I was recently surprised when a group of my students, asked to describe the early Middle Ages, almost entirely chose to describe the period as ‘violent’. More fool me, of course, because everyone knows a lot about early medieval violence (barbarian invasions, Viking raids, etc.), and certainly there was plenty of it. But in fact (as I tried to convince my students) despite the undoubted brutality of their society, people in the early Middle Ages could have surprisingly sophisticated attitudes to violence.
Take, for example, the evidence of the penitential issued by Bishop Ermenfrid of Sion (now in Switzerland), detailing the penance to be done by those who had fought for William the Conqueror at Hastings in 1066.(1) William’s troops did not have to do penance because the Norman invasion of England was perceived to be an ‘unjust war’. Quite the opposite: the Normans crossed the channel under a papal banner and declared that William was the rightful king of England, justly fighting against a rebellious usurper. The penitential drawn up by Ermenfrid as the pope’s representative was a response to the sinfulness of warfare even at its most legal and just.
Ermenfrid’s text is actually one of the last of a long line of early medieval ecclesiastical documents which detail the penance to be performed either after a specific battle or after legitimate warfare in general.(2) The morality of the time (at least as presented by the Church) recognised that killing in warfare or on the orders of a legitimate ruler was not the same as murder – but the difference was merely one of degree. Killing and violence were subject to a discourse of sin, which recognised the necessity of violence in human societies but also gestured towards a higher moral code where all violence was wrong.
One finds it hard to believe that any modern political regime would be willing to publically proclaim its own victorious troops ‘sinners’ in the way the Conqueror seems to have been happy to acknowledge. In fact, modern soldiers must be unmitigated ‘heroes’; even the many contemporary remembrance monuments which use overtly Christian symbolism or language rarely engage with the troubling nature of participation in violence, even for a just cause. In other words, twenty-first century British attitudes to certain forms of violence can appear less nuanced than those of a millennium ago.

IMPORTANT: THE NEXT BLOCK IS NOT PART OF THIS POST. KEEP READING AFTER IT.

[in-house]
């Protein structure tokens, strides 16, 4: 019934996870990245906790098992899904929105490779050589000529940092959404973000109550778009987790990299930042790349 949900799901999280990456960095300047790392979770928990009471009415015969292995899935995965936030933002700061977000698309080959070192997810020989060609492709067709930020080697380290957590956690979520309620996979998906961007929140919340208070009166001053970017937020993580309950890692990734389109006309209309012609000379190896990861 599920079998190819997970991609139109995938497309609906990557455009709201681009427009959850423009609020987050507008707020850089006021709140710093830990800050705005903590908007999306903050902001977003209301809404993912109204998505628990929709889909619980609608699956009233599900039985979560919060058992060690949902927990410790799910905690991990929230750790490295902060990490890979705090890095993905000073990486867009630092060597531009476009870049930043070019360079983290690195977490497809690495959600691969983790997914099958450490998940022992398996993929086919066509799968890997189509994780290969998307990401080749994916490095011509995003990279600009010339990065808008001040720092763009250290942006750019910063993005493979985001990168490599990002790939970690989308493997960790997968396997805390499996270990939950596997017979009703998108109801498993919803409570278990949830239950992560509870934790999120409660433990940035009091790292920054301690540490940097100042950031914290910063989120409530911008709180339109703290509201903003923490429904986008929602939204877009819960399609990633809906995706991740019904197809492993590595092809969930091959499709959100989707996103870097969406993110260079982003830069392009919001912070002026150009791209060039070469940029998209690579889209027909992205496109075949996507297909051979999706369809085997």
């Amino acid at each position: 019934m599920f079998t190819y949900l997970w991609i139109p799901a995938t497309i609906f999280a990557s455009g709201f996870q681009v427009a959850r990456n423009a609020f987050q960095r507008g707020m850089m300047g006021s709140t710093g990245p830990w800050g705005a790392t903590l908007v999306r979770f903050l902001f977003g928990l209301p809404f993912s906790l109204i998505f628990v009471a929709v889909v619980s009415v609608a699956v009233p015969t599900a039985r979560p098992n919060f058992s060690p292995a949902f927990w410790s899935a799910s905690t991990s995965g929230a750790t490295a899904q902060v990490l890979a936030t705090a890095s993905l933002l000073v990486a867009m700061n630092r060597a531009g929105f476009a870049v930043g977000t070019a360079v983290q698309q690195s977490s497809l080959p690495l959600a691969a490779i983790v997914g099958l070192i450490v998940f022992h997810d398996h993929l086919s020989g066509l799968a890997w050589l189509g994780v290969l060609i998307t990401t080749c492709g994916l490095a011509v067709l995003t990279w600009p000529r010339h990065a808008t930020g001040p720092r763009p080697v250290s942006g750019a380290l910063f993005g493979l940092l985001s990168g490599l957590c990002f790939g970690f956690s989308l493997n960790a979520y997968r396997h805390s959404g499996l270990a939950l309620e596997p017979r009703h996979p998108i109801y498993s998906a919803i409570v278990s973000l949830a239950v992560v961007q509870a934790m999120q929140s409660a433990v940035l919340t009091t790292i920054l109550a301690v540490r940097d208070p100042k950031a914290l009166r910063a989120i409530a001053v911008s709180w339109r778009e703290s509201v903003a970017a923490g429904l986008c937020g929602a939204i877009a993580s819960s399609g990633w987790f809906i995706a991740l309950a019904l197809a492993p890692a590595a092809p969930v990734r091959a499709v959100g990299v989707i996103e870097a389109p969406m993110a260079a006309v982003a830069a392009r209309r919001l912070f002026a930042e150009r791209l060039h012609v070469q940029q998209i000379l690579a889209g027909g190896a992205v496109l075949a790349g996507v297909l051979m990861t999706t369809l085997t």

Interestingly, in recent years modern armies have found that something approaching the nuance of medieval penitentials is the healthiest message for the troops they train to kill. Increasingly western armies train men not to dehumanize their foe, but to come to grips with the moral reality of taking another human life. The intent is not to sap the troops’ will, but to develop a responsible soldiery which will be able to deal with the real consequences of war. Perhaps penitentials such as Ermenfrid’s recognised that humans needed something more than assurance of a war’s legality to expunge their very natural feelings of guilt.
The early Middle Ages may well have been violent – but they were not unthinkingly so.
1. H.E.J. Cowdrey, ‘Bishop Ermenfried of Sion and the Penitential Ordinance following the Battle of Hastings’, Journal of Ecclesiastical History 20 (1969), pp. 225-42.
2. David S. Bachrach, Religion and the Conduct of War, c. 300-1215 (Woodbridge, 2003), pp. 99-103. The Anglo-Saxon penitentials ascribe much lower penance for killing in public warfare than for other forms of homicide, but still do deem a penance necessary: these texts have been edited and translated by Allen J. Frantzen in a magnificent online resource: Anglo-Saxon Penitentials: A Cultural Database (search for ‘Homicide & Injury’ in the index).
Conor O’Brien is a Teaching Associate in Medieval History at the University of Sheffield. His new project is on Carolingian political theology. Thanks to Ross Frenett of the Institute for Strategic Dialogue for conversation about modern armies.